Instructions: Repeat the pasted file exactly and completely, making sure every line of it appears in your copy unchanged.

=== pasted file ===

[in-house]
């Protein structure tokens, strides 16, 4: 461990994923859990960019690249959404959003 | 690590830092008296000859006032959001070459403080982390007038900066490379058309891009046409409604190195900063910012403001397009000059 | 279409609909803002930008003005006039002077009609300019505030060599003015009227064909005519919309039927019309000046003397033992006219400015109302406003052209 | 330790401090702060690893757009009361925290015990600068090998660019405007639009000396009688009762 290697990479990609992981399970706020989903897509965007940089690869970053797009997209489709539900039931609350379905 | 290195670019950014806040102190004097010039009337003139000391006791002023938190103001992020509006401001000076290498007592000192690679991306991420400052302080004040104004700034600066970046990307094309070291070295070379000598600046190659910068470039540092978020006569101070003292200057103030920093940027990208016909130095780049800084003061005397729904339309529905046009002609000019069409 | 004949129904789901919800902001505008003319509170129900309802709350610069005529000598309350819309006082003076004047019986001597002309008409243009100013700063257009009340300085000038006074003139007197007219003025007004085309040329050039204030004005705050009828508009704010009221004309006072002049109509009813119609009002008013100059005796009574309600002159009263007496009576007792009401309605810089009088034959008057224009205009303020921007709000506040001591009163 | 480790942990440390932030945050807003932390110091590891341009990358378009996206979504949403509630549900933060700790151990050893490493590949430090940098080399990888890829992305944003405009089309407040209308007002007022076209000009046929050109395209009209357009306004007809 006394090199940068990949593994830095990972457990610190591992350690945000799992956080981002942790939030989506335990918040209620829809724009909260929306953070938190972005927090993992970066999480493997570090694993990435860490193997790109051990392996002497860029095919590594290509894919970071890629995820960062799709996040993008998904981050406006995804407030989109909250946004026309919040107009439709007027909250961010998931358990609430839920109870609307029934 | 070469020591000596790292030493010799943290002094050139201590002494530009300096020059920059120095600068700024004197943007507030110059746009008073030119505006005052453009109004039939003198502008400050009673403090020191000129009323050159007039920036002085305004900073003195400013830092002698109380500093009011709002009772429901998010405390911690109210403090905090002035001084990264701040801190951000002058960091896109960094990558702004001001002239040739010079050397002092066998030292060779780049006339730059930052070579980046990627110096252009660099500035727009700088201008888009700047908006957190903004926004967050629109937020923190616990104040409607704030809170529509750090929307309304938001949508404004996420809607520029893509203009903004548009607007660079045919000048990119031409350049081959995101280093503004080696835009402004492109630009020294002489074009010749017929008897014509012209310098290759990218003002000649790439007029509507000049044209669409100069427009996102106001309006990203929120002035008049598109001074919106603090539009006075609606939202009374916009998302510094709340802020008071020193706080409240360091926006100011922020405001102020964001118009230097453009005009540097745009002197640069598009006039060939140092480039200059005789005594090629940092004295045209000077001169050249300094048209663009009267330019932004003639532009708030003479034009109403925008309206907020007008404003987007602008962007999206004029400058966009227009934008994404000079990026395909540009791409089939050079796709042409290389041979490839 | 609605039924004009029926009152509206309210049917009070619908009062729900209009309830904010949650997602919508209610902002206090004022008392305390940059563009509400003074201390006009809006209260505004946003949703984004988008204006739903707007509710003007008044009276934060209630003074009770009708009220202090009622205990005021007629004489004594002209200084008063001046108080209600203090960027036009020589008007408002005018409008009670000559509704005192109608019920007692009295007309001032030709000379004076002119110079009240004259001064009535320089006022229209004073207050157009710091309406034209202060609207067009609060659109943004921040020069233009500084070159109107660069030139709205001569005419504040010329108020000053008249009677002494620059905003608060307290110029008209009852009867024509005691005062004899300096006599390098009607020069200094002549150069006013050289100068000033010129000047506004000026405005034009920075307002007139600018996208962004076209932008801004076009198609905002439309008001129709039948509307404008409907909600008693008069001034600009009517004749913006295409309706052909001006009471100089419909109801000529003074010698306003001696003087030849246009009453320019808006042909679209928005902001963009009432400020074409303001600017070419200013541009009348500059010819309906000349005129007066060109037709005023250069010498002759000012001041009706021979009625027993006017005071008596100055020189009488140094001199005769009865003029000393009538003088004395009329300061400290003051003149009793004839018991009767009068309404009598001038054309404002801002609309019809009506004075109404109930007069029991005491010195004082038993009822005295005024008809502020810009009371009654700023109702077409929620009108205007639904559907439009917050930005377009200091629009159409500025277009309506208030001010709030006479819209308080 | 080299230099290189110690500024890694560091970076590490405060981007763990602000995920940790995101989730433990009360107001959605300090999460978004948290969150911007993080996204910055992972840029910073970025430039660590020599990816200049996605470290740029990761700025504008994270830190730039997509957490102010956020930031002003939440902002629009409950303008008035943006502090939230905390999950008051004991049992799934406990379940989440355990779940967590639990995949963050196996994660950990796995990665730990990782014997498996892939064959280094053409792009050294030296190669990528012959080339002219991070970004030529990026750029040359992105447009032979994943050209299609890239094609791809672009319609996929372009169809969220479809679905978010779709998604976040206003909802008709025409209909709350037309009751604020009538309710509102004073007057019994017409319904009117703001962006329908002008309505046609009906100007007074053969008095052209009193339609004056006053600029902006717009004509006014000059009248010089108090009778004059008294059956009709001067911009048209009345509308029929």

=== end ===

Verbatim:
[in-house]
């Protein structure tokens, strides 16, 4: 461990994923859990960019690249959404959003 | 690590830092008296000859006032959001070459403080982390007038900066490379058309891009046409409604190195900063910012403001397009000059 | 279409609909803002930008003005006039002077009609300019505030060599003015009227064909005519919309039927019309000046003397033992006219400015109302406003052209 | 330790401090702060690893757009009361925290015990600068090998660019405007639009000396009688009762 290697990479990609992981399970706020989903897509965007940089690869970053797009997209489709539900039931609350379905 | 290195670019950014806040102190004097010039009337003139000391006791002023938190103001992020509006401001000076290498007592000192690679991306991420400052302080004040104004700034600066970046990307094309070291070295070379000598600046190659910068470039540092978020006569101070003292200057103030920093940027990208016909130095780049800084003061005397729904339309529905046009002609000019069409 | 004949129904789901919800902001505008003319509170129900309802709350610069005529000598309350819309006082003076004047019986001597002309008409243009100013700063257009009340300085000038006074003139007197007219003025007004085309040329050039204030004005705050009828508009704010009221004309006072002049109509009813119609009002008013100059005796009574309600002159009263007496009576007792009401309605810089009088034959008057224009205009303020921007709000506040001591009163 | 480790942990440390932030945050807003932390110091590891341009990358378009996206979504949403509630549900933060700790151990050893490493590949430090940098080399990888890829992305944003405009089309407040209308007002007022076209000009046929050109395209009209357009306004007809 006394090199940068990949593994830095990972457990610190591992350690945000799992956080981002942790939030989506335990918040209620829809724009909260929306953070938190972005927090993992970066999480493997570090694993990435860490193997790109051990392996002497860029095919590594290509894919970071890629995820960062799709996040993008998904981050406006995804407030989109909250946004026309919040107009439709007027909250961010998931358990609430839920109870609307029934 | 070469020591000596790292030493010799943290002094050139201590002494530009300096020059920059120095600068700024004197943007507030110059746009008073030119505006005052453009109004039939003198502008400050009673403090020191000129009323050159007039920036002085305004900073003195400013830092002698109380500093009011709002009772429901998010405390911690109210403090905090002035001084990264701040801190951000002058960091896109960094990558702004001001002239040739010079050397002092066998030292060779780049006339730059930052070579980046990627110096252009660099500035727009700088201008888009700047908006957190903004926004967050629109937020923190616990104040409607704030809170529509750090929307309304938001949508404004996420809607520029893509203009903004548009607007660079045919000048990119031409350049081959995101280093503004080696835009402004492109630009020294002489074009010749017929008897014509012209310098290759990218003002000649790439007029509507000049044209669409100069427009996102106001309006990203929120002035008049598109001074919106603090539009006075609606939202009374916009998302510094709340802020008071020193706080409240360091926006100011922020405001102020964001118009230097453009005009540097745009002197640069598009006039060939140092480039200059005789005594090629940092004295045209000077001169050249300094048209663009009267330019932004003639532009708030003479034009109403925008309206907020007008404003987007602008962007999206004029400058966009227009934008994404000079990026395909540009791409089939050079796709042409290389041979490839 | 609605039924004009029926009152509206309210049917009070619908009062729900209009309830904010949650997602919508209610902002206090004022008392305390940059563009509400003074201390006009809006209260505004946003949703984004988008204006739903707007509710003007008044009276934060209630003074009770009708009220202090009622205990005021007629004489004594002209200084008063001046108080209600203090960027036009020589008007408002005018409008009670000559509704005192109608019920007692009295007309001032030709000379004076002119110079009240004259001064009535320089006022229209004073207050157009710091309406034209202060609207067009609060659109943004921040020069233009500084070159109107660069030139709205001569005419504040010329108020000053008249009677002494620059905003608060307290110029008209009852009867024509005691005062004899300096006599390098009607020069200094002549150069006013050289100068000033010129000047506004000026405005034009920075307002007139600018996208962004076209932008801004076009198609905002439309008001129709039948509307404008409907909600008693008069001034600009009517004749913006295409309706052909001006009471100089419909109801000529003074010698306003001696003087030849246009009453320019808006042909679209928005902001963009009432400020074409303001600017070419200013541009009348500059010819309906000349005129007066060109037709005023250069010498002759000012001041009706021979009625027993006017005071008596100055020189009488140094001199005769009865003029000393009538003088004395009329300061400290003051003149009793004839018991009767009068309404009598001038054309404002801002609309019809009506004075109404109930007069029991005491010195004082038993009822005295005024008809502020810009009371009654700023109702077409929620009108205007639904559907439009917050930005377009200091629009159409500025277009309506208030001010709030006479819209308080 | 080299230099290189110690500024890694560091970076590490405060981007763990602000995920940790995101989730433990009360107001959605300090999460978004948290969150911007993080996204910055992972840029910073970025430039660590020599990816200049996605470290740029990761700025504008994270830190730039997509957490102010956020930031002003939440902002629009409950303008008035943006502090939230905390999950008051004991049992799934406990379940989440355990779940967590639990995949963050196996994660950990796995990665730990990782014997498996892939064959280094053409792009050294030296190669990528012959080339002219991070970004030529990026750029040359992105447009032979994943050209299609890239094609791809672009319609996929372009169809969220479809679905978010779709998604976040206003909802008709025409209909709350037309009751604020009538309710509102004073007057019994017409319904009117703001962006329908002008309505046609009906100007007074053969008095052209009193339609004056006053600029902006717009004509006014000059009248010089108090009778004059008294059956009709001067911009048209009345509308029929």